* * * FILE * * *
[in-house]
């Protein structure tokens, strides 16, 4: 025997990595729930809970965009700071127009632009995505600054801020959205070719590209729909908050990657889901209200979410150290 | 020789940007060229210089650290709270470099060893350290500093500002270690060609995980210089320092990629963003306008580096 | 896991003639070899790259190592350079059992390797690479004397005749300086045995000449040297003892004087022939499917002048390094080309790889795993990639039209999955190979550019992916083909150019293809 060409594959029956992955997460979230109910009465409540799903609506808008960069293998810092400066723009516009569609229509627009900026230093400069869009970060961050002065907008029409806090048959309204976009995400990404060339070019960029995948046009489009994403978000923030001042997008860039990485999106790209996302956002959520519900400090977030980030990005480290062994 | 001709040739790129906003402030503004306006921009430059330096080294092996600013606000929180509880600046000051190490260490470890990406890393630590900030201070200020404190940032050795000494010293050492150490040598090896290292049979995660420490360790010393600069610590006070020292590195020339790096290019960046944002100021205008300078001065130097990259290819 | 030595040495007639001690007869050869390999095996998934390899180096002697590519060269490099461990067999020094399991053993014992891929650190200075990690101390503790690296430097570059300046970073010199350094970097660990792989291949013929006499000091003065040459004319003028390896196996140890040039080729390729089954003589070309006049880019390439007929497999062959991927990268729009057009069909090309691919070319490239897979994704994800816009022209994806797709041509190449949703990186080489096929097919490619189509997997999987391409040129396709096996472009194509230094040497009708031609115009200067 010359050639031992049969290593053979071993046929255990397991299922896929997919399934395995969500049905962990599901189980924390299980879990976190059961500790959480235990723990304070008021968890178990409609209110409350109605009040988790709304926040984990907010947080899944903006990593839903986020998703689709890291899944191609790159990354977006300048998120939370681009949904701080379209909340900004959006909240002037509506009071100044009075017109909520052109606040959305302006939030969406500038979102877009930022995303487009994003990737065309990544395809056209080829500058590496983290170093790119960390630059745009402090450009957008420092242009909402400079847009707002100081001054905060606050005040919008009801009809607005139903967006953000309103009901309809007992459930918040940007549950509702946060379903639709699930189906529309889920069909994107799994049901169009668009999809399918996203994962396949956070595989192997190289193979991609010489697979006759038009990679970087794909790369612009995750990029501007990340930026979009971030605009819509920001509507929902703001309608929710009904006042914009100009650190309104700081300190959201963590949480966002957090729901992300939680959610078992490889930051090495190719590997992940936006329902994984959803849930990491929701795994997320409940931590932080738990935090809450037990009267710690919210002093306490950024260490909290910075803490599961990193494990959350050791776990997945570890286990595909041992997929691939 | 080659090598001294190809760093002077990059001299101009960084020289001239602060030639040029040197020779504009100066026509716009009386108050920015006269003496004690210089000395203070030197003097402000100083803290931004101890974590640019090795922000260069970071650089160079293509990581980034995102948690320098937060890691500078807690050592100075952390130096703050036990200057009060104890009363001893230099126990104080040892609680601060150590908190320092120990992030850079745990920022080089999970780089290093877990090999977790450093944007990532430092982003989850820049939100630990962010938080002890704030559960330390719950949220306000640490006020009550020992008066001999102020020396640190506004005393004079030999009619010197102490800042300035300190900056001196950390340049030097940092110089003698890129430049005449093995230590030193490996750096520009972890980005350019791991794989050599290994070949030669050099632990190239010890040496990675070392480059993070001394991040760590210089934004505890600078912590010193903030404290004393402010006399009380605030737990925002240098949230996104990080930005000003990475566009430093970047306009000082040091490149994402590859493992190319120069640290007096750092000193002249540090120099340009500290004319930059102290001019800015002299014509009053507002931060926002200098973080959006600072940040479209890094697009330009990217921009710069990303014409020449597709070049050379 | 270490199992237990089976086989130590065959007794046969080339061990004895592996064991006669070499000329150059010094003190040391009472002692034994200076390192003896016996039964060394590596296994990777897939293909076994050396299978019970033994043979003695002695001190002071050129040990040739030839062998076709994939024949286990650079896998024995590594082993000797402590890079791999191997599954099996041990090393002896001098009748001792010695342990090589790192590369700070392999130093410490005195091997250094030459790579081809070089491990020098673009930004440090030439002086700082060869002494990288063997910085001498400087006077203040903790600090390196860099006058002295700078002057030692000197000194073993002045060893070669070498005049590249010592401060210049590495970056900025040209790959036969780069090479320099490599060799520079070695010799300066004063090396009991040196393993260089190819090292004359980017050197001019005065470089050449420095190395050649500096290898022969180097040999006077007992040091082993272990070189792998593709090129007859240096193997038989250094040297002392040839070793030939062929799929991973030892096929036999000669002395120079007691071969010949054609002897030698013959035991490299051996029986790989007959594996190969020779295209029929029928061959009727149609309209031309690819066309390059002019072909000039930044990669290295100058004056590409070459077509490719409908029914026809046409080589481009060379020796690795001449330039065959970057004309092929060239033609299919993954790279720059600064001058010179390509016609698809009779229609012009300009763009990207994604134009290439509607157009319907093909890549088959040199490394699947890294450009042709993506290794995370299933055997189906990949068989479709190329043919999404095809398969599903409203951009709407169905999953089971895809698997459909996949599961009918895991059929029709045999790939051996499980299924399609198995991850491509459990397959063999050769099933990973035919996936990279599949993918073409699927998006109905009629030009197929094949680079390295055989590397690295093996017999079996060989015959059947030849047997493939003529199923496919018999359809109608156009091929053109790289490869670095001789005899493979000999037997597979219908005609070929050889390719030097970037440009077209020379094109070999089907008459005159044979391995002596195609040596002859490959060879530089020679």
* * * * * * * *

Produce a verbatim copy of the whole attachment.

[in-house]
């Protein structure tokens, strides 16, 4: 025997990595729930809970965009700071127009632009995505600054801020959205070719590209729909908050990657889901209200979410150290 | 020789940007060229210089650290709270470099060893350290500093500002270690060609995980210089320092990629963003306008580096 | 896991003639070899790259190592350079059992390797690479004397005749300086045995000449040297003892004087022939499917002048390094080309790889795993990639039209999955190979550019992916083909150019293809 060409594959029956992955997460979230109910009465409540799903609506808008960069293998810092400066723009516009569609229509627009900026230093400069869009970060961050002065907008029409806090048959309204976009995400990404060339070019960029995948046009489009994403978000923030001042997008860039990485999106790209996302956002959520519900400090977030980030990005480290062994 | 001709040739790129906003402030503004306006921009430059330096080294092996600013606000929180509880600046000051190490260490470890990406890393630590900030201070200020404190940032050795000494010293050492150490040598090896290292049979995660420490360790010393600069610590006070020292590195020339790096290019960046944002100021205008300078001065130097990259290819 | 030595040495007639001690007869050869390999095996998934390899180096002697590519060269490099461990067999020094399991053993014992891929650190200075990690101390503790690296430097570059300046970073010199350094970097660990792989291949013929006499000091003065040459004319003028390896196996140890040039080729390729089954003589070309006049880019390439007929497999062959991927990268729009057009069909090309691919070319490239897979994704994800816009022209994806797709041509190449949703990186080489096929097919490619189509997997999987391409040129396709096996472009194509230094040497009708031609115009200067 010359050639031992049969290593053979071993046929255990397991299922896929997919399934395995969500049905962990599901189980924390299980879990976190059961500790959480235990723990304070008021968890178990409609209110409350109605009040988790709304926040984990907010947080899944903006990593839903986020998703689709890291899944191609790159990354977006300048998120939370681009949904701080379209909340900004959006909240002037509506009071100044009075017109909520052109606040959305302006939030969406500038979102877009930022995303487009994003990737065309990544395809056209080829500058590496983290170093790119960390630059745009402090450009957008420092242009909402400079847009707002100081001054905060606050005040919008009801009809607005139903967006953000309103009901309809007992459930918040940007549950509702946060379903639709699930189906529309889920069909994107799994049901169009668009999809399918996203994962396949956070595989192997190289193979991609010489697979006759038009990679970087794909790369612009995750990029501007990340930026979009971030605009819509920001509507929902703001309608929710009904006042914009100009650190309104700081300190959201963590949480966002957090729901992300939680959610078992490889930051090495190719590997992940936006329902994984959803849930990491929701795994997320409940931590932080738990935090809450037990009267710690919210002093306490950024260490909290910075803490599961990193494990959350050791776990997945570890286990595909041992997929691939 | 080659090598001294190809760093002077990059001299101009960084020289001239602060030639040029040197020779504009100066026509716009009386108050920015006269003496004690210089000395203070030197003097402000100083803290931004101890974590640019090795922000260069970071650089160079293509990581980034995102948690320098937060890691500078807690050592100075952390130096703050036990200057009060104890009363001893230099126990104080040892609680601060150590908190320092120990992030850079745990920022080089999970780089290093877990090999977790450093944007990532430092982003989850820049939100630990962010938080002890704030559960330390719950949220306000640490006020009550020992008066001999102020020396640190506004005393004079030999009619010197102490800042300035300190900056001196950390340049030097940092110089003698890129430049005449093995230590030193490996750096520009972890980005350019791991794989050599290994070949030669050099632990190239010890040496990675070392480059993070001394991040760590210089934004505890600078912590010193903030404290004393402010006399009380605030737990925002240098949230996104990080930005000003990475566009430093970047306009000082040091490149994402590859493992190319120069640290007096750092000193002249540090120099340009500290004319930059102290001019800015002299014509009053507002931060926002200098973080959006600072940040479209890094697009330009990217921009710069990303014409020449597709070049050379 | 270490199992237990089976086989130590065959007794046969080339061990004895592996064991006669070499000329150059010094003190040391009472002692034994200076390192003896016996039964060394590596296994990777897939293909076994050396299978019970033994043979003695002695001190002071050129040990040739030839062998076709994939024949286990650079896998024995590594082993000797402590890079791999191997599954099996041990090393002896001098009748001792010695342990090589790192590369700070392999130093410490005195091997250094030459790579081809070089491990020098673009930004440090030439002086700082060869002494990288063997910085001498400087006077203040903790600090390196860099006058002295700078002057030692000197000194073993002045060893070669070498005049590249010592401060210049590495970056900025040209790959036969780069090479320099490599060799520079070695010799300066004063090396009991040196393993260089190819090292004359980017050197001019005065470089050449420095190395050649500096290898022969180097040999006077007992040091082993272990070189792998593709090129007859240096193997038989250094040297002392040839070793030939062929799929991973030892096929036999000669002395120079007691071969010949054609002897030698013959035991490299051996029986790989007959594996190969020779295209029929029928061959009727149609309209031309690819066309390059002019072909000039930044990669290295100058004056590409070459077509490719409908029914026809046409080589481009060379020796690795001449330039065959970057004309092929060239033609299919993954790279720059600064001058010179390509016609698809009779229609012009300009763009990207994604134009290439509607157009319907093909890549088959040199490394699947890294450009042709993506290794995370299933055997189906990949068989479709190329043919999404095809398969599903409203951009709407169905999953089971895809698997459909996949599961009918895991059929029709045999790939051996499980299924399609198995991850491509459990397959063999050769099933990973035919996936990279599949993918073409699927998006109905009629030009197929094949680079390295055989590397690295093996017999079996060989015959059947030849047997493939003529199923496919018999359809109608156009091929053109790289490869670095001789005899493979000999037997597979219908005609070929050889390719030097970037440009077209020379094109070999089907008459005159044979391995002596195609040596002859490959060879530089020679």